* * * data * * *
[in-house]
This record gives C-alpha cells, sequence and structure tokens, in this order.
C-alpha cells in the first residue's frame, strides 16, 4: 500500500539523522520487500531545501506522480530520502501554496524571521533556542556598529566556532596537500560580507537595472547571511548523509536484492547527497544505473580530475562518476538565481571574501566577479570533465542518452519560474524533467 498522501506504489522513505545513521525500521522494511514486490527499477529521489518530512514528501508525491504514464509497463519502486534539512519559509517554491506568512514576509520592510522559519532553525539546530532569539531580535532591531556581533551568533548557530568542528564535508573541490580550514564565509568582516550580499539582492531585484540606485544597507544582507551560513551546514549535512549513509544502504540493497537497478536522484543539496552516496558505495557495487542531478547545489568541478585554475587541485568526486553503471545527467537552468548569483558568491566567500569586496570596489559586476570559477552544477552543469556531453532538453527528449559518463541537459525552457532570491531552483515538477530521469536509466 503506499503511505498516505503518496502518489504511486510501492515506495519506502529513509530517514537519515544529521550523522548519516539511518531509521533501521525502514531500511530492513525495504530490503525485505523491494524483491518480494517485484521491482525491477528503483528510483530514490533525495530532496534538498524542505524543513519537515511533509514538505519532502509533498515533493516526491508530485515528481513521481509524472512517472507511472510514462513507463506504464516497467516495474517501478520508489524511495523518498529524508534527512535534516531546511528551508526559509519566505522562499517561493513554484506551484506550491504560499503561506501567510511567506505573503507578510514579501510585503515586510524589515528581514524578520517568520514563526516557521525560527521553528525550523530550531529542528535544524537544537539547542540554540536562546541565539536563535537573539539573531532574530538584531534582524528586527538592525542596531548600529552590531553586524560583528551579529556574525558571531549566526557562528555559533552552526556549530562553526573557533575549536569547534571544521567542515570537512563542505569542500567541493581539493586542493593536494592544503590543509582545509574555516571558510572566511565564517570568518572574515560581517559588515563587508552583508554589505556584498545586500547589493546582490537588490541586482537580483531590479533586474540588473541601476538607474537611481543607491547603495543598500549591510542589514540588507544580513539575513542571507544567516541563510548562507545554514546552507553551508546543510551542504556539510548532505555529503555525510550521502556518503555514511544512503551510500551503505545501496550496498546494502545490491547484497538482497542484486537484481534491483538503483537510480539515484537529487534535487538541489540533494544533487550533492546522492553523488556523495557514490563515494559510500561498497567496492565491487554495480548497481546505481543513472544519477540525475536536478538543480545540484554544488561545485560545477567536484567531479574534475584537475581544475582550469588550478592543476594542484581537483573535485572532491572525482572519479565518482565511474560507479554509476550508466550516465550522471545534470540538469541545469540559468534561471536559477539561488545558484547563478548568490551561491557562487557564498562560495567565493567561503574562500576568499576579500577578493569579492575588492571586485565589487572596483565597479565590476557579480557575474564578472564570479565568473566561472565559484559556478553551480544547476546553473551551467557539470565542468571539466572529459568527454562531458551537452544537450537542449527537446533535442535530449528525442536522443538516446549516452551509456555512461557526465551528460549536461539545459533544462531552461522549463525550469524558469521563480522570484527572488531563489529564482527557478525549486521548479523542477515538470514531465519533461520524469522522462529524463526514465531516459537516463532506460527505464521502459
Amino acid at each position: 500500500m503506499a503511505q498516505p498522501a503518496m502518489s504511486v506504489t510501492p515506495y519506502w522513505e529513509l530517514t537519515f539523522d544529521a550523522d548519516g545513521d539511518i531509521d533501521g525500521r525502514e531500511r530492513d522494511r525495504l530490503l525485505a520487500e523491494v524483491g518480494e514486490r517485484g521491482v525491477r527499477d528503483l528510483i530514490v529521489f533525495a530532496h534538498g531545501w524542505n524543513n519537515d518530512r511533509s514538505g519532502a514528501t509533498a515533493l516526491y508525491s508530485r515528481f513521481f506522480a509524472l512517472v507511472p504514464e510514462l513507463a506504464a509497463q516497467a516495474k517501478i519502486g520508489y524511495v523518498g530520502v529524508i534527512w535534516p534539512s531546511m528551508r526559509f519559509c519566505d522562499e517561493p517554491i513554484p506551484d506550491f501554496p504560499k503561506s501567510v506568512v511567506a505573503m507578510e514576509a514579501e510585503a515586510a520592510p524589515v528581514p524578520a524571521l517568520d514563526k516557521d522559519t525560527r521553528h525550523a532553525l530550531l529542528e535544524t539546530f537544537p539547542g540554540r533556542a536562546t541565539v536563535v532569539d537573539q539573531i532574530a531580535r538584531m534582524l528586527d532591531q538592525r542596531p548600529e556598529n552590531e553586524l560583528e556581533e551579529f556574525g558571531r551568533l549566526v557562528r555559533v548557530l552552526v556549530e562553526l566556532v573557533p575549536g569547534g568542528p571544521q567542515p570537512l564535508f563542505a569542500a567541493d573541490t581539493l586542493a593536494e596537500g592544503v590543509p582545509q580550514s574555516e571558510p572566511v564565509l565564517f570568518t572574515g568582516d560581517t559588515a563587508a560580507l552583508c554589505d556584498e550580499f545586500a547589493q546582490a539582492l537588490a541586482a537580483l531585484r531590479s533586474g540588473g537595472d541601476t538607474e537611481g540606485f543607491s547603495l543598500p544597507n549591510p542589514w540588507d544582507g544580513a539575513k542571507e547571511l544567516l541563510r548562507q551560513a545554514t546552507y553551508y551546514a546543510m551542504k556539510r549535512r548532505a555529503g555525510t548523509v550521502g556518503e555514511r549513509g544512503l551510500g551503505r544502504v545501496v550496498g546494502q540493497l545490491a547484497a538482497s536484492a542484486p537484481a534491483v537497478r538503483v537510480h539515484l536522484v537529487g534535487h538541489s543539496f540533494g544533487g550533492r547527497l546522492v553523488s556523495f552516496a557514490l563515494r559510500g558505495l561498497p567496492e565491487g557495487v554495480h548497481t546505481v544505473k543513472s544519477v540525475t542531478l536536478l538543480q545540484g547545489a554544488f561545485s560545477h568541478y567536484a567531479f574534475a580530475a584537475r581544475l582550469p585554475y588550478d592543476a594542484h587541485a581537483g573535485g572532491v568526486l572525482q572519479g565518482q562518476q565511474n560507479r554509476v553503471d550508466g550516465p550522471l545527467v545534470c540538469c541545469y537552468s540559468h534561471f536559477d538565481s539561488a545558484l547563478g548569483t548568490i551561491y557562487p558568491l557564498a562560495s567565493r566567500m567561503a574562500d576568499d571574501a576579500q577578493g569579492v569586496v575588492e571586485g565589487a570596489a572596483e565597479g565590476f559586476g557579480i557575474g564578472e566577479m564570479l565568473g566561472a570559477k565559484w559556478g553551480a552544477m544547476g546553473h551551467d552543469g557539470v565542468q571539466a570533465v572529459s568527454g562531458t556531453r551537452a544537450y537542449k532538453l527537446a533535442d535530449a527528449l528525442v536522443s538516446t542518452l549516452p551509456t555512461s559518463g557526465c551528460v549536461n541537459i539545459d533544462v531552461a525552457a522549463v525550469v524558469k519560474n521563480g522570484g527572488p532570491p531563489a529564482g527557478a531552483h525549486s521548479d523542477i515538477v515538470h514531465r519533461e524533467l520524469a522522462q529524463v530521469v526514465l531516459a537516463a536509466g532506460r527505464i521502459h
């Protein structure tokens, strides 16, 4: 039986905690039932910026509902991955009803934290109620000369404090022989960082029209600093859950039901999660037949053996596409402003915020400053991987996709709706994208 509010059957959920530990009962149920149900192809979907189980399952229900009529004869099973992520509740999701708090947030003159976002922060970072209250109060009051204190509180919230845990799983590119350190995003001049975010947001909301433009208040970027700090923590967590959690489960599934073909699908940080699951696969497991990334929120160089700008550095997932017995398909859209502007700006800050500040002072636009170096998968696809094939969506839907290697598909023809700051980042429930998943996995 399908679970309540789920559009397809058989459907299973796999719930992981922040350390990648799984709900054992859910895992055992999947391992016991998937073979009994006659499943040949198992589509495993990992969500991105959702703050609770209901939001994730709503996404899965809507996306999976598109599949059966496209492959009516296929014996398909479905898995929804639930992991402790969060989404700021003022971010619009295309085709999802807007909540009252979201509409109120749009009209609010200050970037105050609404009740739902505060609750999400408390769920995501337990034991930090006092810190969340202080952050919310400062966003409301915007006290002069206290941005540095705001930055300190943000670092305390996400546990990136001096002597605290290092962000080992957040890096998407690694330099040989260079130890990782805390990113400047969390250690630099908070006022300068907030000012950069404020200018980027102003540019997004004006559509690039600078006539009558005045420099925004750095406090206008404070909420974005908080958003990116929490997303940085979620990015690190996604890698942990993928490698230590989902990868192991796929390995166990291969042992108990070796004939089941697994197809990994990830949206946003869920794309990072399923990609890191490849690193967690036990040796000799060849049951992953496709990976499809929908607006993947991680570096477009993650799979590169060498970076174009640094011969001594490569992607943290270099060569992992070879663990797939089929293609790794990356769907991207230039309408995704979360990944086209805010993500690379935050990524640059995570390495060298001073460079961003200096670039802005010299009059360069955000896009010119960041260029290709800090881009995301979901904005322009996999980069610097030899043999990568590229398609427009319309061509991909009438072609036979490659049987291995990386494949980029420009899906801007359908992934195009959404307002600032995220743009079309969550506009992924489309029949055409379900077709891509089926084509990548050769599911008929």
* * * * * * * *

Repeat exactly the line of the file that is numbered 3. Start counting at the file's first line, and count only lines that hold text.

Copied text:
C-alpha cells in the first residue's frame, strides 16, 4: 500500500539523522520487500531545501506522480530520502501554496524571521533556542556598529566556532596537500560580507537595472547571511548523509536484492547527497544505473580530475562518476538565481571574501566577479570533465542518452519560474524533467 498522501506504489522513505545513521525500521522494511514486490527499477529521489518530512514528501508525491504514464509497463519502486534539512519559509517554491506568512514576509520592510522559519532553525539546530532569539531580535532591531556581533551568533548557530568542528564535508573541490580550514564565509568582516550580499539582492531585484540606485544597507544582507551560513551546514549535512549513509544502504540493497537497478536522484543539496552516496558505495557495487542531478547545489568541478585554475587541485568526486553503471545527467537552468548569483558568491566567500569586496570596489559586476570559477552544477552543469556531453532538453527528449559518463541537459525552457532570491531552483515538477530521469536509466 503506499503511505498516505503518496502518489504511486510501492515506495519506502529513509530517514537519515544529521550523522548519516539511518531509521533501521525502514531500511530492513525495504530490503525485505523491494524483491518480494517485484521491482525491477528503483528510483530514490533525495530532496534538498524542505524543513519537515511533509514538505519532502509533498515533493516526491508530485515528481513521481509524472512517472507511472510514462513507463506504464516497467516495474517501478520508489524511495523518498529524508534527512535534516531546511528551508526559509519566505522562499517561493513554484506551484506550491504560499503561506501567510511567506505573503507578510514579501510585503515586510524589515528581514524578520517568520514563526516557521525560527521553528525550523530550531529542528535544524537544537539547542540554540536562546541565539536563535537573539539573531532574530538584531534582524528586527538592525542596531548600529552590531553586524560583528551579529556574525558571531549566526557562528555559533552552526556549530562553526573557533575549536569547534571544521567542515570537512563542505569542500567541493581539493586542493593536494592544503590543509582545509574555516571558510572566511565564517570568518572574515560581517559588515563587508552583508554589505556584498545586500547589493546582490537588490541586482537580483531590479533586474540588473541601476538607474537611481543607491547603495543598500549591510542589514540588507544580513539575513542571507544567516541563510548562507545554514546552507553551508546543510551542504556539510548532505555529503555525510550521502556518503555514511544512503551510500551503505545501496550496498546494502545490491547484497538482497542484486537484481534491483538503483537510480539515484537529487534535487538541489540533494544533487550533492546522492553523488556523495557514490563515494559510500561498497567496492565491487554495480548497481546505481543513472544519477540525475536536478538543480545540484554544488561545485560545477567536484567531479574534475584537475581544475582550469588550478592543476594542484581537483573535485572532491572525482572519479565518482565511474560507479554509476550508466550516465550522471545534470540538469541545469540559468534561471536559477539561488545558484547563478548568490551561491557562487557564498562560495567565493567561503574562500576568499576579500577578493569579492575588492571586485565589487572596483565597479565590476557579480557575474564578472564570479565568473566561472565559484559556478553551480544547476546553473551551467557539470565542468571539466572529459568527454562531458551537452544537450537542449527537446533535442535530449528525442536522443538516446549516452551509456555512461557526465551528460549536461539545459533544462531552461522549463525550469524558469521563480522570484527572488531563489529564482527557478525549486521548479523542477515538470514531465519533461520524469522522462529524463526514465531516459537516463532506460527505464521502459